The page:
Dr Karen Blackmore
School of Design Communication and IT (Information Technology)
- Phone:+61 2 492 15206
Karen Blackmore received her BInfoTech(SpatialInfo) With Distinction in 2001 and her PhD in 2008 from Charles Sturt University, Australia. Her PhD research was cross-disciplinary in nature and focused on agent-based modelling of business strategies and their associated changing resource needs. Specifically, this work involved the use of data mining, clustering and visualisation to identify and explore patterns in a large longitudinal data set. Her postdoctoral research work was conducted at the University of Newcastle, in collaboration with Hunter Councils. This work focused on the use of self-organising maps and data analysis techniques to model the environmental impacts of climate change. This work was awarded LGSA’s Environment Award for Energy Saving and Climate Projection Winner C Division & Overall Category Winner 2009. She also has a research track record in the areas of business strategy modelling, data mining, information visualisation, pattern recognition, computer games and education.Research Expertise
My major areas of research interest include: * Agent based models of complex adaptive systems * Application of data mining and pattern recognition techniques to understand patterns in global climate model data * Spatial and aspatial models of social and physical systems * Cross-disciplinary research issues My early research focus centred on data mining and spatial data modelling. For example, I explored the use of rule based classifiers, neural networks, genetic algorithms and fuzzy logic to find patterns in “Missing Persons Data” (Blackmore, et al. 2005; Blackmore & Bossomaier 2003a, 2003b; Blackmore & Bossomaier 2002a, 2002b; Blackmore et al. 2002). Data mining, clustering and statistical modelling also featured significantly in my PhD and Postdoctoral research. My PhD research involved modelling and analysing patterns associated with changing resource needs in organisations. A number of publications have arisen from this work (Blackmore et al. 2003; Blackmore & Nesbitt 2009; Blackmore & Nesbitt 2012). More recently, I have published results from my postdoctoral work that uses Self-Organising Maps (SOMS) and statistical downscaling to model regional climate variability (Goodwin, Freeman & Blackmore 2010; Goodwin & Blackmore forthcoming). In addition to the above academic publications, during 2008 to 2010 I was principal or co-author on eleven (11) reports (six allocated ISBN numbers) associated with my industry based postdoctoral studies and my employment with the University of Newcastle’s Centre for Urban and Regional Studies (CURS). The postdoctoral work was in collaboration with the Hunter Central Coast Regional Environment Strategy (HCCREMS). This work has been applied and used as the basis for the development of climate change adaptation strategies by local government authorities within the Hunter and Central Coast region. My work with CURS was conducted under an ARC Linkage grant and focussed on inter-agency data sharing and involved spatial data analysis of social vulnerability. The work was conducted in collaboration with the University of Western Sydney and the Department of Premier and Cabinet. Lastly, I have a research record and interest in areas relating to teaching and learning. I have investigated the complex factors associated with plagiarism in courses offered through partner or offshore campuses (Moffatt & Blackmore 2005, 2006) and issues in cross-disciplinary research higher degree research (Blackmore & Nesbitt 2008). In my role with Planning, Quality and Reporting at the University of Newcastle, I authored numerous research reports on a range of topics related to improving the student experience and developing strategies to improve the University’s performance in global ranking schemes. One of these reports formed the basis of a current University project aimed at reducing student attrition. Additionally, my work titled “Fuzzy Data Mining Approaches to Predicting Student Success and Retention” was presented at Australasian Association for Institutional Research Annual Forum held in November, 2012.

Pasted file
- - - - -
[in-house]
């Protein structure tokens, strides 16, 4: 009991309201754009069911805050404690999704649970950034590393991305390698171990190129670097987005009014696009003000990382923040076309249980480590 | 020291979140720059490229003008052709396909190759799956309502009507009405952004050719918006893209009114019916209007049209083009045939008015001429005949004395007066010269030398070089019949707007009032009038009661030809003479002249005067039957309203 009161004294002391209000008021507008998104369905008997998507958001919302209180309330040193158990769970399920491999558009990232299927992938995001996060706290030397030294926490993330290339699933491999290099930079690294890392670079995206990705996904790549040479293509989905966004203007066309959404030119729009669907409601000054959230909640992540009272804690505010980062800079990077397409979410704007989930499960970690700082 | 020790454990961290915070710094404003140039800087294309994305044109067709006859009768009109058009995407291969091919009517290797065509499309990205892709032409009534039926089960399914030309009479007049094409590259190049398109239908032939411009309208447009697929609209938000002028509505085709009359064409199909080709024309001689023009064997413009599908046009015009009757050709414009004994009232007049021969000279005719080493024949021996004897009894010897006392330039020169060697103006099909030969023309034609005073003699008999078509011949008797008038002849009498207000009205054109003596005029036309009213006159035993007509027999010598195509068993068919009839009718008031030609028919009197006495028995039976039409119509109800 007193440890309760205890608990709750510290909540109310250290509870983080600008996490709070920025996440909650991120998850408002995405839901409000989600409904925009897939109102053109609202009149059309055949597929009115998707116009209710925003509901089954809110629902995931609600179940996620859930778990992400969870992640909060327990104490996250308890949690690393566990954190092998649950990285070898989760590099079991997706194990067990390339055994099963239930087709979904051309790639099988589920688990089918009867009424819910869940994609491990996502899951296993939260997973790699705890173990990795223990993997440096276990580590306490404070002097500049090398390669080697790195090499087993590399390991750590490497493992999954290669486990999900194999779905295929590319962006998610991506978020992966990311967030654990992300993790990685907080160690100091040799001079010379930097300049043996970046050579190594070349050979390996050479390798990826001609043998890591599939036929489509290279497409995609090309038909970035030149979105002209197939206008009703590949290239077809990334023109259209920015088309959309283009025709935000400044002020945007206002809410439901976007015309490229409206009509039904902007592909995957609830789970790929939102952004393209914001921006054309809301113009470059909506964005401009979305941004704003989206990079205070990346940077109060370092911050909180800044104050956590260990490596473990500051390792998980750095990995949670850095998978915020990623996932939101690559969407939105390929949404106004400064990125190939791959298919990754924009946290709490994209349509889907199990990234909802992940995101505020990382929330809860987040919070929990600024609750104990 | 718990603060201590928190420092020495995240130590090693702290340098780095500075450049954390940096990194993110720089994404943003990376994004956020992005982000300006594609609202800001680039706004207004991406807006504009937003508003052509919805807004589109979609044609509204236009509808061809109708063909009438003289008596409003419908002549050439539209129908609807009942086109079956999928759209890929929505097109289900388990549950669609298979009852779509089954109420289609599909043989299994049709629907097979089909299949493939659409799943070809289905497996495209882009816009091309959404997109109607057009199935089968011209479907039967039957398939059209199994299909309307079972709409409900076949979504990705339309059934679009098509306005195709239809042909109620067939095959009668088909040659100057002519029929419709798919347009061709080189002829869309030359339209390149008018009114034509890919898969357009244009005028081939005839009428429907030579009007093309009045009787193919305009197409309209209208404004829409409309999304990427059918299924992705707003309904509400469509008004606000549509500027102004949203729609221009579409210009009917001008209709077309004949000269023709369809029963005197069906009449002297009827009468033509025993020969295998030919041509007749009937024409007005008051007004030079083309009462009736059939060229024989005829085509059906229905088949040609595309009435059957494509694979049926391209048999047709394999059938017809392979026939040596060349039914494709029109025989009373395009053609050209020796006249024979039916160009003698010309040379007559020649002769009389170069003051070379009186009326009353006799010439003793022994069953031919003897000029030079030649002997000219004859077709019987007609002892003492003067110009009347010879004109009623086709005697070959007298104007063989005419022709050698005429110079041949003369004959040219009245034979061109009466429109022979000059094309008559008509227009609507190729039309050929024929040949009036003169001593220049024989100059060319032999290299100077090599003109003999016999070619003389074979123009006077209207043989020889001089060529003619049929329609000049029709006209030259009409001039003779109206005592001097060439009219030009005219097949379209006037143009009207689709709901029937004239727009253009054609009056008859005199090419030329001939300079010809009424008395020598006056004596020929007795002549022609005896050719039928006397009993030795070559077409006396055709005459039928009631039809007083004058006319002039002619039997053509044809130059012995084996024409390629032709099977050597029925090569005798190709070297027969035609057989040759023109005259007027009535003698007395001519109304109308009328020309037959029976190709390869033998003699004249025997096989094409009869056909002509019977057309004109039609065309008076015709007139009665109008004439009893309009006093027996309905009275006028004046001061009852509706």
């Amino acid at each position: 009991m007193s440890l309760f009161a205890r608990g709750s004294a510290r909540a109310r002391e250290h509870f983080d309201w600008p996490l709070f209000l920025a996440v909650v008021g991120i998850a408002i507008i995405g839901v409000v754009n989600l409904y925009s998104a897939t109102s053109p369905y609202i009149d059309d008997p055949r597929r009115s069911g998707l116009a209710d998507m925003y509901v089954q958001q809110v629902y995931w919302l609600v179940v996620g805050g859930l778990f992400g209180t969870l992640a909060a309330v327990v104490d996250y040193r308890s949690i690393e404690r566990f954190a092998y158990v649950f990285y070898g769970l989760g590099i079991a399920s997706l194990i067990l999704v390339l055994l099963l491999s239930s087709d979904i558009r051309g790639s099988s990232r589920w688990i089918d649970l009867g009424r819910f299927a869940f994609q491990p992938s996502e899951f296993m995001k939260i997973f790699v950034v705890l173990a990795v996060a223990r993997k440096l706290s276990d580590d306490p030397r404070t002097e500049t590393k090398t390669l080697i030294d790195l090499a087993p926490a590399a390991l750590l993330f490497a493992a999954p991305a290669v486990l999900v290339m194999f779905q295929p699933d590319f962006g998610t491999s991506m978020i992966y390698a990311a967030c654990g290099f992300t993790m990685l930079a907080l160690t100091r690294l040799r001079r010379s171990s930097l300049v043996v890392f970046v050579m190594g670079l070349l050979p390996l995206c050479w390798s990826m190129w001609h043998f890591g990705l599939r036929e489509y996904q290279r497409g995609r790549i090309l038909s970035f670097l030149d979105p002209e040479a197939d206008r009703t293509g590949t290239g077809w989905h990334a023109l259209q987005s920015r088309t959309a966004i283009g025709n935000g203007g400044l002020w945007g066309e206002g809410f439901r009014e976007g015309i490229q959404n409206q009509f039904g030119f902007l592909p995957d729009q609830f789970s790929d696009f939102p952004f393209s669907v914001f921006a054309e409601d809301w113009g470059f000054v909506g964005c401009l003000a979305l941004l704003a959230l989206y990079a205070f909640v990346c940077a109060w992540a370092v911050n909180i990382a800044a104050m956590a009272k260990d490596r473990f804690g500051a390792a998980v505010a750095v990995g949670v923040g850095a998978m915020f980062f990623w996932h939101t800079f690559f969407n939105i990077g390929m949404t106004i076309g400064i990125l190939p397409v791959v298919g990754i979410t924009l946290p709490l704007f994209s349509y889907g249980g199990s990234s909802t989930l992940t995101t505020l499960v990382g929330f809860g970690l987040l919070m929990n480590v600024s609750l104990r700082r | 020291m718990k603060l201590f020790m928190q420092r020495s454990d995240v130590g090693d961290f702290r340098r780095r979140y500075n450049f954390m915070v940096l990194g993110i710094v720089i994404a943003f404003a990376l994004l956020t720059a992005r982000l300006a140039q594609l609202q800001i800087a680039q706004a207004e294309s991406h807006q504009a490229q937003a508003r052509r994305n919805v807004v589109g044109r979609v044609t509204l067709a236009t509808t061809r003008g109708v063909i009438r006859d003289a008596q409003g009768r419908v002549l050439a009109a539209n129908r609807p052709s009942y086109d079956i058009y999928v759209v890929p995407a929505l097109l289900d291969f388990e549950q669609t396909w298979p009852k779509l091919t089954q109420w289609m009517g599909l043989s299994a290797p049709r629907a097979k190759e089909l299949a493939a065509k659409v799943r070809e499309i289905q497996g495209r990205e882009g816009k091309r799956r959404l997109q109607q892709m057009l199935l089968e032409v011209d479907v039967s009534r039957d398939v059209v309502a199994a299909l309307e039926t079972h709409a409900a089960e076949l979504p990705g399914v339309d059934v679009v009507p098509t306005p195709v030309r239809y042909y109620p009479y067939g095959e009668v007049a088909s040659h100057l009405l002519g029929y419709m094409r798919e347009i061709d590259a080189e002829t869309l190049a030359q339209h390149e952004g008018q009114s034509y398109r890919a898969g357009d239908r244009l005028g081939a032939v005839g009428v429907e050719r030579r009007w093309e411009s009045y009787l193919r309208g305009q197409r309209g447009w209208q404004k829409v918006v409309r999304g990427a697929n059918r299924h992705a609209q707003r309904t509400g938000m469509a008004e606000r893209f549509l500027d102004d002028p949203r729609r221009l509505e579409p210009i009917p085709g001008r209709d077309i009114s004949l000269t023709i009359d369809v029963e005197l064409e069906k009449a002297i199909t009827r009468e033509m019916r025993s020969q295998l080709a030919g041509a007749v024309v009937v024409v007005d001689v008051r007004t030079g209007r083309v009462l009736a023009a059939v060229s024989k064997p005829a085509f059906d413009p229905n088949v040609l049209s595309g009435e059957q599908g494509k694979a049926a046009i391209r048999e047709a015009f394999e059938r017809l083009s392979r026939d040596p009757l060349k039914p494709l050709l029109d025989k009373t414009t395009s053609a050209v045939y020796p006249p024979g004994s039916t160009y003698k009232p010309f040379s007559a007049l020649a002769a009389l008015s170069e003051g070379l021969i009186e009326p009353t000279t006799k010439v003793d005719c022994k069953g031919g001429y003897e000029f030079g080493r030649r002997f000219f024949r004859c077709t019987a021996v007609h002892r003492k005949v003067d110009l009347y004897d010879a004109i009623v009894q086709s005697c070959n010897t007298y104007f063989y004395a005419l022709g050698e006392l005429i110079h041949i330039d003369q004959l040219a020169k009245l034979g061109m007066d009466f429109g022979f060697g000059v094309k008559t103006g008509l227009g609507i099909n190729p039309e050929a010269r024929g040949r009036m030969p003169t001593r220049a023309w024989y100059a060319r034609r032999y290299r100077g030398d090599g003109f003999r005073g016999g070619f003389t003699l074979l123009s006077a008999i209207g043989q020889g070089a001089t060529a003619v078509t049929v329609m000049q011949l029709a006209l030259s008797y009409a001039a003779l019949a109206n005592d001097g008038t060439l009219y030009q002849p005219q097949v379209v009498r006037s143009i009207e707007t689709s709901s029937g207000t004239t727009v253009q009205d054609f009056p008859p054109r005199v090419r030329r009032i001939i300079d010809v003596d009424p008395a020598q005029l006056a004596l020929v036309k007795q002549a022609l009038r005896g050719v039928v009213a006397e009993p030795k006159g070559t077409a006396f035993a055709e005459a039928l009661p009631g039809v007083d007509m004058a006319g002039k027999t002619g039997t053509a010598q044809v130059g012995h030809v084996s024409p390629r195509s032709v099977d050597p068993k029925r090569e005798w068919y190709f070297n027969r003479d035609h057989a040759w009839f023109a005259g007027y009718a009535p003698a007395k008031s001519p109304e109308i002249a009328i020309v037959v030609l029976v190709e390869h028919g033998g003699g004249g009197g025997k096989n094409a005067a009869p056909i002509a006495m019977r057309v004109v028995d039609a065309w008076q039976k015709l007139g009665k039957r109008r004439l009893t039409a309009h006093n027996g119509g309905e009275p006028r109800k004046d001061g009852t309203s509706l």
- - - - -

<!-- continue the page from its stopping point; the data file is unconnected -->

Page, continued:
I have teaching experience at a University level in a range of IT areas. This experience encompasses different modes of delivery (eg. Internal and Distance Education) and ranges in level from 1st year to Masters and Graduate Certificate programs. I have delivered courses in the following areas:
• Computer Games Production • Database Management Systems • Database Systems • Principles of Database Development • ICT Fundamentals • Managing Internet Marketing Information • Market Research • Geographic Information Systems • Digital Image Analysis • Strategic Information Management • Commerce on the Information Superhighway • Introduction to the Senses • Relationship Marketing • Introduction to Remote Sensing